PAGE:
Things to Consider: Country

For all you peace seekers out there, country life is your choice. You have more freedoms in rural areas, in regards to what you build and what you can do. You still need to find out what your zoning restrictions are. A majority of rural land is used for agricultural and timber growing purposes. 

Most often you will need to contact the power company that serves your area and get them to come out and extend their line to your lot and install whatever hookups necessary for you to have electricity.

You will also need to either have a well dug for your water or hook up to a local county water connection if it’s available. 

If you are on road front property, this will all be cheaper and easier. If you are 800ft off of the road, you are going to have to pay the upcharges for the extra work involved in extending electrical power to your lot.

As far as internet / tv services go you will have to check to see what providers are servicing your area (if there are any). Sometimes this can be difficult and discouraging, especially for people who are content creators, remote workers, and others who rely on an internet connection to be able to do their job or live their lifestyle.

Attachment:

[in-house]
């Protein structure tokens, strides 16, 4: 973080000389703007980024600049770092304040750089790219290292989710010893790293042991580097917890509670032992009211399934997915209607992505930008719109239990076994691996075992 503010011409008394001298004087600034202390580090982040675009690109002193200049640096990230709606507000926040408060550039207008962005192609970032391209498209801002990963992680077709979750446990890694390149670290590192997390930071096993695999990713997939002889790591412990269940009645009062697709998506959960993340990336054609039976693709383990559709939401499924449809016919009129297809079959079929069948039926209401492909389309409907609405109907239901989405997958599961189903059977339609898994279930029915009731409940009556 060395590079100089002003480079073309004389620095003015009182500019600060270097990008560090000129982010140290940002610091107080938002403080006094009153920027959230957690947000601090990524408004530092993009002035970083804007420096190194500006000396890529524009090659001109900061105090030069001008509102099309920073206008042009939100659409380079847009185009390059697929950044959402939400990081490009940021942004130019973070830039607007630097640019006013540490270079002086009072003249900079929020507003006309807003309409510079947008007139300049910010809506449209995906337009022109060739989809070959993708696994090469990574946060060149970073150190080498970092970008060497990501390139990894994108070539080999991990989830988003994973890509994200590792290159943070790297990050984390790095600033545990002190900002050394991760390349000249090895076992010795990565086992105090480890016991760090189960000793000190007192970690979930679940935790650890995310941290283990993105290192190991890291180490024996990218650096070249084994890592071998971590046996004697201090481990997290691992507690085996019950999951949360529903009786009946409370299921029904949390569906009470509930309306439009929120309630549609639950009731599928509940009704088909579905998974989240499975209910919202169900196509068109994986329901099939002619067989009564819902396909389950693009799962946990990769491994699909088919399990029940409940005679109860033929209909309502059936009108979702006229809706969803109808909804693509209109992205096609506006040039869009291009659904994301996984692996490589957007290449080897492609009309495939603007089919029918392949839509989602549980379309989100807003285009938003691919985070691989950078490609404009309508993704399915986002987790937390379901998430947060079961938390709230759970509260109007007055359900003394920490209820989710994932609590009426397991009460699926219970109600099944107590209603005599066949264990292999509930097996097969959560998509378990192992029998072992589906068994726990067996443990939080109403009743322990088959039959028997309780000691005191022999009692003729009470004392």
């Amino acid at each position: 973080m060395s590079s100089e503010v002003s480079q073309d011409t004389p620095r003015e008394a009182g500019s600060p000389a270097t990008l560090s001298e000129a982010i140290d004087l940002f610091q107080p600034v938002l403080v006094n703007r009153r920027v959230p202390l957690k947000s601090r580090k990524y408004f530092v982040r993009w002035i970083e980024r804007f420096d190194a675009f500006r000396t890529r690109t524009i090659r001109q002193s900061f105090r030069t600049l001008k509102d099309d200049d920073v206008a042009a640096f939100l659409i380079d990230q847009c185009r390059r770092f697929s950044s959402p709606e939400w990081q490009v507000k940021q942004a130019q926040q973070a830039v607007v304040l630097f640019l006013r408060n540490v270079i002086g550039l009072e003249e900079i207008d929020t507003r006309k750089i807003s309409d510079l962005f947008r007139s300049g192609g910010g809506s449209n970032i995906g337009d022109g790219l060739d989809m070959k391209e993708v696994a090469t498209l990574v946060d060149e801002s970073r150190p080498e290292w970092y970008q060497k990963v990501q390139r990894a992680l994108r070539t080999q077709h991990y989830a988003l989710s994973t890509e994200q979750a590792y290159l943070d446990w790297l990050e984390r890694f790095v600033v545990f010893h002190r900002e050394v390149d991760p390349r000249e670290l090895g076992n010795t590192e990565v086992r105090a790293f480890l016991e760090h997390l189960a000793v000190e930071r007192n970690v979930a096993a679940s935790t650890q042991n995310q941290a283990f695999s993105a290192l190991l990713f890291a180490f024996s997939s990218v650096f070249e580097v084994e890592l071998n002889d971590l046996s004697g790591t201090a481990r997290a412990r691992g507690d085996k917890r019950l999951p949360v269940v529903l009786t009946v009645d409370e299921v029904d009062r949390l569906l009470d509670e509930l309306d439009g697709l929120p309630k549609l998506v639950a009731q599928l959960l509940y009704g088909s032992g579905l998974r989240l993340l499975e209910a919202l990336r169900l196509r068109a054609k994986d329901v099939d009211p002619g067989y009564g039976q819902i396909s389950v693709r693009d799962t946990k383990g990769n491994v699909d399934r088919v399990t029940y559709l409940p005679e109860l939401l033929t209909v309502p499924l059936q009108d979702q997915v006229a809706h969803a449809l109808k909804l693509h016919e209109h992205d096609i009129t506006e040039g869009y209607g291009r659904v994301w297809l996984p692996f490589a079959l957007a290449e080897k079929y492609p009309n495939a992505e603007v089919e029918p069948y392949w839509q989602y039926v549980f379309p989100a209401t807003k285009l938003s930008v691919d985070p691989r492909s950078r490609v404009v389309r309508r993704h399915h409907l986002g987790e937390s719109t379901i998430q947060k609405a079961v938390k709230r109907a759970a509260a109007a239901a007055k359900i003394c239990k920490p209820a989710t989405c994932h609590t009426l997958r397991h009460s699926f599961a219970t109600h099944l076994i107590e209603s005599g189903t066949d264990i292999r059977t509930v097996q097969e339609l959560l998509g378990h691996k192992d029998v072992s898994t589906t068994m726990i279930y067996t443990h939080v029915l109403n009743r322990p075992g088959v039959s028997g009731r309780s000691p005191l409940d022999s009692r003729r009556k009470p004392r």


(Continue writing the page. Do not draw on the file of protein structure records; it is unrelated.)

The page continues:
“Land really is the best art.”

ANDY WARHOL

Your Lot

pick the right choice for you

Do your research. Visit the lot on a Friday afternoon around 5pm and see what the traffic is like. If you can, go by after a huge rain storm and see how effectively the lot will drain away storm runoff. Nobody wants a swampy yard! 

All of these things are “insurances” to protect you from the nightmare of buying the wrong lot and having to live there.

No matter the lot you end up choosing, make sure it fits your lifestyle, your budget, and fulfills your needs. Remember to think of all the people that will be living there and what their individual needs are and plan as a group.